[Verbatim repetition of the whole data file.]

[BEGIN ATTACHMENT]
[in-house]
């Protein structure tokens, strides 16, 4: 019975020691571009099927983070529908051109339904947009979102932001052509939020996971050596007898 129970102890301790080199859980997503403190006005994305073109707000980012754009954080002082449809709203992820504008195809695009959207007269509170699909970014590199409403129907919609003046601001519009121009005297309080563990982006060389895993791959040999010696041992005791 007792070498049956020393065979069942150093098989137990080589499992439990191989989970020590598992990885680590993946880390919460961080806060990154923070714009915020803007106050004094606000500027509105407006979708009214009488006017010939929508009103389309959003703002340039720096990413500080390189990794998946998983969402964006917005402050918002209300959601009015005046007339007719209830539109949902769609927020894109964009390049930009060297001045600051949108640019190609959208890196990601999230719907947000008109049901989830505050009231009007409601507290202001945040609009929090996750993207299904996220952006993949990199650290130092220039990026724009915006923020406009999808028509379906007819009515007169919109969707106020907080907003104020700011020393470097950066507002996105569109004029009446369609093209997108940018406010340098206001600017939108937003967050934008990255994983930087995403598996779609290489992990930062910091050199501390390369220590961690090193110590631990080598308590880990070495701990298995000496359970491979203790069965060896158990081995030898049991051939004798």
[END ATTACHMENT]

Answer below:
[in-house]
């Protein structure tokens, strides 16, 4: 019975020691571009099927983070529908051109339904947009979102932001052509939020996971050596007898 129970102890301790080199859980997503403190006005994305073109707000980012754009954080002082449809709203992820504008195809695009959207007269509170699909970014590199409403129907919609003046601001519009121009005297309080563990982006060389895993791959040999010696041992005791 007792070498049956020393065979069942150093098989137990080589499992439990191989989970020590598992990885680590993946880390919460961080806060990154923070714009915020803007106050004094606000500027509105407006979708009214009488006017010939929508009103389309959003703002340039720096990413500080390189990794998946998983969402964006917005402050918002209300959601009015005046007339007719209830539109949902769609927020894109964009390049930009060297001045600051949108640019190609959208890196990601999230719907947000008109049901989830505050009231009007409601507290202001945040609009929090996750993207299904996220952006993949990199650290130092220039990026724009915006923020406009999808028509379906007819009515007169919109969707106020907080907003104020700011020393470097950066507002996105569109004029009446369609093209997108940018406010340098206001600017939108937003967050934008990255994983930087995403598996779609290489992990930062910091050199501390390369220590961690090193110590631990080598308590880990070495701990298995000496359970491979203790069965060896158990081995030898049991051939004798």